I know this about myself. Maybe you're the same way. I am very intensely obsessed with something until the next wonderful thing comes along. I have not been writing lately because I have been rediscovering photography. I've always avoided moving to the next level in that realm because I'm intimidated by the techy mumbo jumbo you have to learn. Usually, I feel I must have a purpose when I do something. Images documenting family events, outings and kids growing all play important family history roles. My writing helps me to think things through, and thus makes me a happy mom and wife. Extra photo taking didn't seem to fit anywhere.
Shortly after we visited the tulip fields this year, I decided I had no choice but to learn more. I had become frustrated with myself, knowing the images could have been better. I am drawn to beauty, like a bumblebee to a blossom, and I know it when I see it. What I had been creating in images captured only just a glimmer of the wonder around me.
Therefore, it was commitment time. Instead of being embarrassed to ask questions, I read a little so I could know what to ask. The camera manuals were unearthed and made for some sleepy bed time reading. I learned important things, especially that you should be careful not to poke yourself in the eye when adjusting the viewfinder. I also learned things that actually helped me, like how to set spot metering, so the thing you're focusing on has the best lighting. And mainly, I played.
Since last November, I've been shooting in RAW format. The image sensor in the camera records all the data, instead of just hanging onto certain parts, as in a JPG format. Even though I was just using Picasa for simple editing, I could see a big difference in the control this gave me over my images. In April, at the Tulips, I decided I needed to make photos in manual mode, so that i could really learn how all the controls work. You get to control how long the shutter stays open, or how wide it is to let in the light, or what speed of virtual film you're using. It's all about learning how to bend the light that's always bouncing off of everything. This way, what you see with your God-designed perfect lenses, (your eyes), will be clearly translated into a photographic image.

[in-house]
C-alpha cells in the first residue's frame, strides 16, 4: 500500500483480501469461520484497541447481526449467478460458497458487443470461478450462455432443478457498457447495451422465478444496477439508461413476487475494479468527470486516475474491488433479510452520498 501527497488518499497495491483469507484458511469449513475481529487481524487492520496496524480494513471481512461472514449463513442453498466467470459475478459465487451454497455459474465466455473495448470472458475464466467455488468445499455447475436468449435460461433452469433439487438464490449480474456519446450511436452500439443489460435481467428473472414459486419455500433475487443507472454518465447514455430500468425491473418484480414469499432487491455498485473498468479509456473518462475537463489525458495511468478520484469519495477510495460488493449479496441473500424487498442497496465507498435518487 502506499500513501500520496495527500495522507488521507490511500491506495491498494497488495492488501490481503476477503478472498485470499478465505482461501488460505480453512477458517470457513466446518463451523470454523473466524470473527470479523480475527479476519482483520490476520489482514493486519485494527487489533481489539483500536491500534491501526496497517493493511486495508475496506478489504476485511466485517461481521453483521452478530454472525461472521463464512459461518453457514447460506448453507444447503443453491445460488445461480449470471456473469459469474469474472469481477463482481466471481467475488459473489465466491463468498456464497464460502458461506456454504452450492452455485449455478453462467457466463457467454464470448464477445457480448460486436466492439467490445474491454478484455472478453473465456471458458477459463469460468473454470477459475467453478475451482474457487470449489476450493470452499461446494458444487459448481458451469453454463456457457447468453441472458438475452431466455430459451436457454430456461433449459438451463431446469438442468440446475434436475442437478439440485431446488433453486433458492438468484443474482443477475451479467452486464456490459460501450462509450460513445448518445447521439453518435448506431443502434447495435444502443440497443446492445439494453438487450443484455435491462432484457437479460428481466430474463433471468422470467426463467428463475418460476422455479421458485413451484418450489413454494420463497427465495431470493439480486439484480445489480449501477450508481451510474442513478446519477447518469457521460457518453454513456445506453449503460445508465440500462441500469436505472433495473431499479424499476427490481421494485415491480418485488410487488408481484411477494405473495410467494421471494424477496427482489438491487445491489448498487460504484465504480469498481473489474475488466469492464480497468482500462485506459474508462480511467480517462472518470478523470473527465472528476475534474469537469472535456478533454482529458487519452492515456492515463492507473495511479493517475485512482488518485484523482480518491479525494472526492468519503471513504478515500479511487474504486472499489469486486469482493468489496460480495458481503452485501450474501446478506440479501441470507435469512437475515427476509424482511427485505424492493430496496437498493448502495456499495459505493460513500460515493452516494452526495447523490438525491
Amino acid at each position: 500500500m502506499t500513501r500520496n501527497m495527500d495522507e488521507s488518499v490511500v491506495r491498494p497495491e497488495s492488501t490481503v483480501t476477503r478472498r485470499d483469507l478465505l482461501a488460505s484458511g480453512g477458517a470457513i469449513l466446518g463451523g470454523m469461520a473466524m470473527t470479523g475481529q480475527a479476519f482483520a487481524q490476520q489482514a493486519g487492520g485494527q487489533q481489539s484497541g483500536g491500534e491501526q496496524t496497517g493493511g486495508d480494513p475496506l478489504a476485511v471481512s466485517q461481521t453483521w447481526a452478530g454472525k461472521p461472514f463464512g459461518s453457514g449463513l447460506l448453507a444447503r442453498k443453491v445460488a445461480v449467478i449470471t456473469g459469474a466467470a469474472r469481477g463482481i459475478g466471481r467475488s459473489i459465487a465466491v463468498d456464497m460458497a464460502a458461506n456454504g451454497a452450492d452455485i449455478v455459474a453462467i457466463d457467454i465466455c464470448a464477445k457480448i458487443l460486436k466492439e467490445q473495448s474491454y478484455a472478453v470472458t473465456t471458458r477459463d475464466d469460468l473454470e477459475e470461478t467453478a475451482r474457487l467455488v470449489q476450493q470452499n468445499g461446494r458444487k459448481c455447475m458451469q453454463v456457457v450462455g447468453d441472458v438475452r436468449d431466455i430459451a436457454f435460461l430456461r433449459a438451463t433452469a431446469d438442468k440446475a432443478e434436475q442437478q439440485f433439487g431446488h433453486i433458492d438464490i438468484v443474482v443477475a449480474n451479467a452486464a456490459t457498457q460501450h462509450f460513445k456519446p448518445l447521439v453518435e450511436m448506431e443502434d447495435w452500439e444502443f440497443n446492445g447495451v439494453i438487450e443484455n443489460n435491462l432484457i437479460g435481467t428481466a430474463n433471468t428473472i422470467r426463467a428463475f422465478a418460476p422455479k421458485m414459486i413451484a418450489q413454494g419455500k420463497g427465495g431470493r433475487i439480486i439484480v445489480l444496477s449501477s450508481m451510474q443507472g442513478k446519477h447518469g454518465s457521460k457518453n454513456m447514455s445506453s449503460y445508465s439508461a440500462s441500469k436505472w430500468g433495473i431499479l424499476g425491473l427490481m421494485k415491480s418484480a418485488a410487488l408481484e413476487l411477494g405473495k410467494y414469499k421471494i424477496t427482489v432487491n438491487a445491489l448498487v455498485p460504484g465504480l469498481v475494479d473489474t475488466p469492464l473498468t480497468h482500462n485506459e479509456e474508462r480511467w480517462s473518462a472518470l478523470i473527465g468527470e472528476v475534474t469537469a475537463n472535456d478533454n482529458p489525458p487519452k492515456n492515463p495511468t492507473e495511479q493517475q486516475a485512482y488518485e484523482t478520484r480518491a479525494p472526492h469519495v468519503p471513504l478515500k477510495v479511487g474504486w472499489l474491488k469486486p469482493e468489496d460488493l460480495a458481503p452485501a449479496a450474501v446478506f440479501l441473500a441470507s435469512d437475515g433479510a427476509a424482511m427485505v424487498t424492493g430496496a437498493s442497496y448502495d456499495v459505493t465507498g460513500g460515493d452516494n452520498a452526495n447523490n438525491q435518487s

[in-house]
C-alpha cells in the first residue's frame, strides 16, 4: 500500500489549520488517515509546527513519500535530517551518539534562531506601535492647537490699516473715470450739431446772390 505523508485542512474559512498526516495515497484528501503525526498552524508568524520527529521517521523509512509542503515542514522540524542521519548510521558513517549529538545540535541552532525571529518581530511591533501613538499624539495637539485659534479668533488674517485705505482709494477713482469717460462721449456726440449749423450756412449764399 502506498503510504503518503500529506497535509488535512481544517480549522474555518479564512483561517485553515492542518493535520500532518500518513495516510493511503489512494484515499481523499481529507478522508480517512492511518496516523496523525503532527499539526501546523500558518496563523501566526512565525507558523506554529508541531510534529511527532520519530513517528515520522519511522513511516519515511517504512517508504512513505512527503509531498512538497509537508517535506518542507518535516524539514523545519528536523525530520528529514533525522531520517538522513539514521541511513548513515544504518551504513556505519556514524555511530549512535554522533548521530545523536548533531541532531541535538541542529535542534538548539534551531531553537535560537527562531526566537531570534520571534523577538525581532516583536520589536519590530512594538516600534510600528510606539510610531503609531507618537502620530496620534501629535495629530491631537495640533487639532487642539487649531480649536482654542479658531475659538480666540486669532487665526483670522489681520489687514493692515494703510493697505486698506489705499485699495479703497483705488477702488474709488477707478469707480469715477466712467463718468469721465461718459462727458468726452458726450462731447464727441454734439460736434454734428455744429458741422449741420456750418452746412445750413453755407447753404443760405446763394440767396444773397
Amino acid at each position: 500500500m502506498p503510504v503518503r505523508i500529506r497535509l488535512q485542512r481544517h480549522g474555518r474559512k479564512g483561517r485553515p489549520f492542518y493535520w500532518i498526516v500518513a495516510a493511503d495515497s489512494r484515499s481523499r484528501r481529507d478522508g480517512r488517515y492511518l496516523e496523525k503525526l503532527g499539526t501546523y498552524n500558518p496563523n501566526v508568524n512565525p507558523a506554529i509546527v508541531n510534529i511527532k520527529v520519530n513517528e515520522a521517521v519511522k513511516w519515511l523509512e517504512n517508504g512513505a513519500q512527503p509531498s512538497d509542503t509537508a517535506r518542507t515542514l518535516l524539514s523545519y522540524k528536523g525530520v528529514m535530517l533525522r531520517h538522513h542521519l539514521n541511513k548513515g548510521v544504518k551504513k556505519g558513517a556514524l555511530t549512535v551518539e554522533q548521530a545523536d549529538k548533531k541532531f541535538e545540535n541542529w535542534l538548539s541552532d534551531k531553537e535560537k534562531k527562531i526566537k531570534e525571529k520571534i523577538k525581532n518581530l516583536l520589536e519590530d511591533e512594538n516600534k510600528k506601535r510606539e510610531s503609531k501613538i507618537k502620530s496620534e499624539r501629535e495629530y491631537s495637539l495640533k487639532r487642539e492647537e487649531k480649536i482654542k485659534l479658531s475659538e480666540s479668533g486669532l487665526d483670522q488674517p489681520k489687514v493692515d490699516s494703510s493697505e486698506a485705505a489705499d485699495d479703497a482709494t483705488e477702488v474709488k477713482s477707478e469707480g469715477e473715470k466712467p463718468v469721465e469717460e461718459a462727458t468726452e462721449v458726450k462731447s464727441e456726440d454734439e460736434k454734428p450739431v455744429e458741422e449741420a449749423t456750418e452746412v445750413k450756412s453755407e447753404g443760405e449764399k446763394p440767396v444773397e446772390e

I have been thinking about the word "photograph"and its roots, because we've been studying the Latin and Greek English root words all year. "Photos" means light, and "graph" means to write or to draw. When you are composing a photograph, you are coaxing the light into drawing an image of what you see. I have been very interested in getting extra close to the objects I'm capturing because I want to portray this concept. When you keep a very shallow depth of field, by leaving your aperture wide open, the surrounding areas become very painterly. I have purchased some inexpensive close-up filters that are essentially little magnifying glasses. They allow you to see more clearly the world right in your flower beds, while changing it just enough to allow a sense of mystery.
To be able to create beautiful art in this way is very meaningful to me as a busy mother and wife, and I have discovered that photography has grown a new and important purpose in my life. It is asking me to be slow and still. It is requiring that I be patient and that I think about the world around me. It is giving me a purpose to spend hours outside with the children, allowing them to show me things I should see. It is fulfilling my innate need to create, but also inspiring ever greater awe for the design of the natural world. I cannot ever fully see or understand everything in it, but photography is allowing me to understand that I can always see something new. These new things may be plants or insects, but they might also be the bright thoughts that roll out of my childrens' minds as we explore together. I do not doubt that this fascination will soon end, but its reminder is clear. This is a wonderful world, and we need to notice it in whatever way inspires us best.